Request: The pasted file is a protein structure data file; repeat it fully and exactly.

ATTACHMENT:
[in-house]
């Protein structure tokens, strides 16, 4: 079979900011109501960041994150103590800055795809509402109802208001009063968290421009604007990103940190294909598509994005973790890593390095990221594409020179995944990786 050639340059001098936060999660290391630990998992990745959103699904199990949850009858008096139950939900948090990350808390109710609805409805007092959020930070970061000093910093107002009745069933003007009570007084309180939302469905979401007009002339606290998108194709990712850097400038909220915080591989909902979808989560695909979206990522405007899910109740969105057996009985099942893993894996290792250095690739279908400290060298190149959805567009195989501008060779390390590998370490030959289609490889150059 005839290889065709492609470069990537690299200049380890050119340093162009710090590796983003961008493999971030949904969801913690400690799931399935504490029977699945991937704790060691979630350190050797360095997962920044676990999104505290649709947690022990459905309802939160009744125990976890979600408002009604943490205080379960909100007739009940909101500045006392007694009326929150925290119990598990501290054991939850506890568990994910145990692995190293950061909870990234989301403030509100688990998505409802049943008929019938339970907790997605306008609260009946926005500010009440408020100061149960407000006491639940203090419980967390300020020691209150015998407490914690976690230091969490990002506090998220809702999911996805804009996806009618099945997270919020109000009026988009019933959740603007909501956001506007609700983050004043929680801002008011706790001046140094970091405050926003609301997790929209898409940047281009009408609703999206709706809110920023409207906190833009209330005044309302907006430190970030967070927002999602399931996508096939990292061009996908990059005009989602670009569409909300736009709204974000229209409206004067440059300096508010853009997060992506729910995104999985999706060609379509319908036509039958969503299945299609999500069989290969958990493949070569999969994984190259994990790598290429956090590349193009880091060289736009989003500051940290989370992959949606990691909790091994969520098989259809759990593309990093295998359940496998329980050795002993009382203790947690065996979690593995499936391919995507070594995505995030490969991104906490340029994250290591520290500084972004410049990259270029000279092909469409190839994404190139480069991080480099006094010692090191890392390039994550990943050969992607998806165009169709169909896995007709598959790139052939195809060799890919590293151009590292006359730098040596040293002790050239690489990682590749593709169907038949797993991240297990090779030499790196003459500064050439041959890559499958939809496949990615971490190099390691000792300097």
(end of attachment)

[in-house]
């Protein structure tokens, strides 16, 4: 079979900011109501960041994150103590800055795809509402109802208001009063968290421009604007990103940190294909598509994005973790890593390095990221594409020179995944990786 050639340059001098936060999660290391630990998992990745959103699904199990949850009858008096139950939900948090990350808390109710609805409805007092959020930070970061000093910093107002009745069933003007009570007084309180939302469905979401007009002339606290998108194709990712850097400038909220915080591989909902979808989560695909979206990522405007899910109740969105057996009985099942893993894996290792250095690739279908400290060298190149959805567009195989501008060779390390590998370490030959289609490889150059 005839290889065709492609470069990537690299200049380890050119340093162009710090590796983003961008493999971030949904969801913690400690799931399935504490029977699945991937704790060691979630350190050797360095997962920044676990999104505290649709947690022990459905309802939160009744125990976890979600408002009604943490205080379960909100007739009940909101500045006392007694009326929150925290119990598990501290054991939850506890568990994910145990692995190293950061909870990234989301403030509100688990998505409802049943008929019938339970907790997605306008609260009946926005500010009440408020100061149960407000006491639940203090419980967390300020020691209150015998407490914690976690230091969490990002506090998220809702999911996805804009996806009618099945997270919020109000009026988009019933959740603007909501956001506007609700983050004043929680801002008011706790001046140094970091405050926003609301997790929209898409940047281009009408609703999206709706809110920023409207906190833009209330005044309302907006430190970030967070927002999602399931996508096939990292061009996908990059005009989602670009569409909300736009709204974000229209409206004067440059300096508010853009997060992506729910995104999985999706060609379509319908036509039958969503299945299609999500069989290969958990493949070569999969994984190259994990790598290429956090590349193009880091060289736009989003500051940290989370992959949606990691909790091994969520098989259809759990593309990093295998359940496998329980050795002993009382203790947690065996979690593995499936391919995507070594995505995030490969991104906490340029994250290591520290500084972004410049990259270029000279092909469409190839994404190139480069991080480099006094010692090191890392390039994550990943050969992607998806165009169709169909896995007709598959790139052939195809060799890919590293151009590292006359730098040596040293002790050239690489990682590749593709169907038949797993991240297990090779030499790196003459500064050439041959890559499958939809496949990615971490190099390691000792300097």